We tried each tool on three computers: a messy work PC using Windows XP SP3, on a pristine Fujitsu Lifebook T-Series laptop running Vista, and on an old ThinkPad laptop.* We ran the registry scan and repair module of each application, rebooted the system, and watched for problems that would indicate that the “cleaning” process broke something. We also tried to determine whether the system seemed friskier post-cleanse. After each test, we restored the systems to their original state of disarray with Acronis TrueImage. (Read a review of Acronis True Image 2015 and download the demo.)
Before we reveal the results, we offer some important tips to keep in mind before, during, and after your forays into the registry. Being prepared for what's involved and taking the proper precautions are critical to making this a successful undertaking. If you want to skip ahead to the results, you can click the entry for each program in the table of contents on the left.
*All programs were re-tested on a modern, Windows 10 PC to verify compatibility.
Top 10 registry dos (and don’ts)
Messing with the registry—and doing so incorrectly—can destroy Windows and cause you great distress. Seriously. If something goes sideways in the registry you’ll be looking at a full reinstallation of your OS; that’s how dangerous it is to tinker with it. Here are the top 10 tips to keep your system running, and to keep yourself anxiety-free.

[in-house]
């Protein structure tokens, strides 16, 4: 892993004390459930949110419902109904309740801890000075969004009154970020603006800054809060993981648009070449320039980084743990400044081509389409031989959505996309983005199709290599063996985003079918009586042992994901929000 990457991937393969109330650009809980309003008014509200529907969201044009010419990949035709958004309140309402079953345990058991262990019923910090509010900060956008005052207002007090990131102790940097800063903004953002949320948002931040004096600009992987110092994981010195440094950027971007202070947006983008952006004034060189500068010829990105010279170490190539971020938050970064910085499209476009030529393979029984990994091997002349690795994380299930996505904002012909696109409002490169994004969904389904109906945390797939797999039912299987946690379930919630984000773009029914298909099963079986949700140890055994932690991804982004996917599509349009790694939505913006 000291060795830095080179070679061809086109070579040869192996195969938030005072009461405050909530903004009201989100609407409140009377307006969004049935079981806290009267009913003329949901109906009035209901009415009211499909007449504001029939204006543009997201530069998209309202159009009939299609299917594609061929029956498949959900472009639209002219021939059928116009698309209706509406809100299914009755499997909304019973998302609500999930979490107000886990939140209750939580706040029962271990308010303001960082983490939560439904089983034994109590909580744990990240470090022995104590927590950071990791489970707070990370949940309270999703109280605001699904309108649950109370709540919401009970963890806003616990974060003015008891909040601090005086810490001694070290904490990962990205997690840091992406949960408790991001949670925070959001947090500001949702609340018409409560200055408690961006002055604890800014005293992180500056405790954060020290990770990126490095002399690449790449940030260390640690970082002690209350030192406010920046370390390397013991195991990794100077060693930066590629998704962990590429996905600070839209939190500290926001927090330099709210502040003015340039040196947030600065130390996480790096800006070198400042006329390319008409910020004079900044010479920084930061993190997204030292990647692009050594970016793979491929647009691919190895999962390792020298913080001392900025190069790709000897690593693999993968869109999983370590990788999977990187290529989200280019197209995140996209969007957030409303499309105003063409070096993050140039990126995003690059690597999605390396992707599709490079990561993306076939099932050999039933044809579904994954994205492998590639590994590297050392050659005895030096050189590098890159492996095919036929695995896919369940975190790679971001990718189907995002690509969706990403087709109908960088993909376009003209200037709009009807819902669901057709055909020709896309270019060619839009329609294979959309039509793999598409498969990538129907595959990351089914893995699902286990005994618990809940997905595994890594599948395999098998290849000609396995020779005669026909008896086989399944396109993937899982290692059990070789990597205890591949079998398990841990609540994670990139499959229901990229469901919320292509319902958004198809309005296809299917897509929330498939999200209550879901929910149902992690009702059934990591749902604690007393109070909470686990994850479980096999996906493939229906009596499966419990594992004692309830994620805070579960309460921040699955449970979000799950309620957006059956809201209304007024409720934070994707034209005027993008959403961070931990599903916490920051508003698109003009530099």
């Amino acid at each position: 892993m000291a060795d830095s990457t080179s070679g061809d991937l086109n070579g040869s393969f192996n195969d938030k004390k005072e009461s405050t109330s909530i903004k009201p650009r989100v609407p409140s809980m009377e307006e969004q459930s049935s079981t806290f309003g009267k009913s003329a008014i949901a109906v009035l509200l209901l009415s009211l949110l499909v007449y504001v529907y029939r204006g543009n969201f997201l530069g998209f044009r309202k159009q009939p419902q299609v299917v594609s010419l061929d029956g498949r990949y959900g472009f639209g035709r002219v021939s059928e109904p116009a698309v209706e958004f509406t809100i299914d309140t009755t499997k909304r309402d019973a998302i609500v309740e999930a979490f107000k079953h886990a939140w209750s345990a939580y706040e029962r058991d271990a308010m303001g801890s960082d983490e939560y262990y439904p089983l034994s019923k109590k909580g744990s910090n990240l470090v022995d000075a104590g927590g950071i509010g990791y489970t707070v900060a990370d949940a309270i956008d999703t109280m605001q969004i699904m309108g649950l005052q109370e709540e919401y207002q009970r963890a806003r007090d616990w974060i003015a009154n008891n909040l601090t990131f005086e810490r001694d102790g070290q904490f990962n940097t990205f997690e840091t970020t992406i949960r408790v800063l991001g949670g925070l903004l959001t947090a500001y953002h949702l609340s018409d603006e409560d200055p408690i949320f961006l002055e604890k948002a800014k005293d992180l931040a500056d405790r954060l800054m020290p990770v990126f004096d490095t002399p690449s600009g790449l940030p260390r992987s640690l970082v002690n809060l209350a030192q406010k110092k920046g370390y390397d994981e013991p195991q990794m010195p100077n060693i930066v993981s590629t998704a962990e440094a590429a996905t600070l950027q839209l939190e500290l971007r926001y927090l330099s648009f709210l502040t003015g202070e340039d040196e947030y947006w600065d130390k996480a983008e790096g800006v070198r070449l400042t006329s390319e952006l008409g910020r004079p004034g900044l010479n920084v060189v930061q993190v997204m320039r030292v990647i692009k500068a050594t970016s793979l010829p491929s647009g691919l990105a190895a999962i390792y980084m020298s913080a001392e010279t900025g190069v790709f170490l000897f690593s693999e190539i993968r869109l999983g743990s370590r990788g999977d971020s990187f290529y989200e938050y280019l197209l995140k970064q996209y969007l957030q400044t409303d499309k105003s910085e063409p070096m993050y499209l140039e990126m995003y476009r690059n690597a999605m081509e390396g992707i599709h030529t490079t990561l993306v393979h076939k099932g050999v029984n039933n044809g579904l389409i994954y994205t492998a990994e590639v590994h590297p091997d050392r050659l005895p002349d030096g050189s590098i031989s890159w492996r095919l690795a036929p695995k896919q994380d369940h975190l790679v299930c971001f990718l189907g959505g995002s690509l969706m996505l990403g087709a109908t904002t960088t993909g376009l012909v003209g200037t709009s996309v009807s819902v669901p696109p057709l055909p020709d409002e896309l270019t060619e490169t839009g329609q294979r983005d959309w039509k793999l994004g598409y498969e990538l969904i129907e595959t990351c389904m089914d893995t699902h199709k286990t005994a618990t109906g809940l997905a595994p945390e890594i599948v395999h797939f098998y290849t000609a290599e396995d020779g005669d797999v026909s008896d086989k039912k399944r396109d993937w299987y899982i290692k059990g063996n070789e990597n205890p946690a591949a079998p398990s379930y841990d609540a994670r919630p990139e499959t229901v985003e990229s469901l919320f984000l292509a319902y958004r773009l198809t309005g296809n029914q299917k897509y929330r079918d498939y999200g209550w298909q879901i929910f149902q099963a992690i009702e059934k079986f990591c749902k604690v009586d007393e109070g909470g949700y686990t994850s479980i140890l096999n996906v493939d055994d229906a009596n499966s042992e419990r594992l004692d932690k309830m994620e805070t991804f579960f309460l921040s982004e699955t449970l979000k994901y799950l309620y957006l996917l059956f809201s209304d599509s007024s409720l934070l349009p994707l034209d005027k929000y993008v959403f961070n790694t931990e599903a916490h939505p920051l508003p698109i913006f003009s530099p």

1. Back up your data. The best protection from registry hassles, or any computing disaster, is to have a current backup. As in, you ought to do one now while you’re thinking about it. See this article for some guidance.
Always create a System Restore Point before you start mucking around with the registry.
2. Back up your registry. Make sure to back up your registry before you open any registry cleaner. This is a bit redundant, since the registry cleaner will back up any changes it makes, but an extra level of security never hurts, and will help greatly if something goes awry. If you’re using an older version of Windows such as XP, you can use ERUNT (the Emergency Recovery Utility NT). If you’re on Windows 7/8/10 you can just create a System Restore Point to accomplish the same thing.
3. Pay attention. In most programs that guide you with wizards it’s no big deal if you don’t pay attention and merely keep clicking the Next button. That isn’t the case with registry cleaners. Stay alert and read whatever the cleaning tool has to say, especially when it’s about to delete files.
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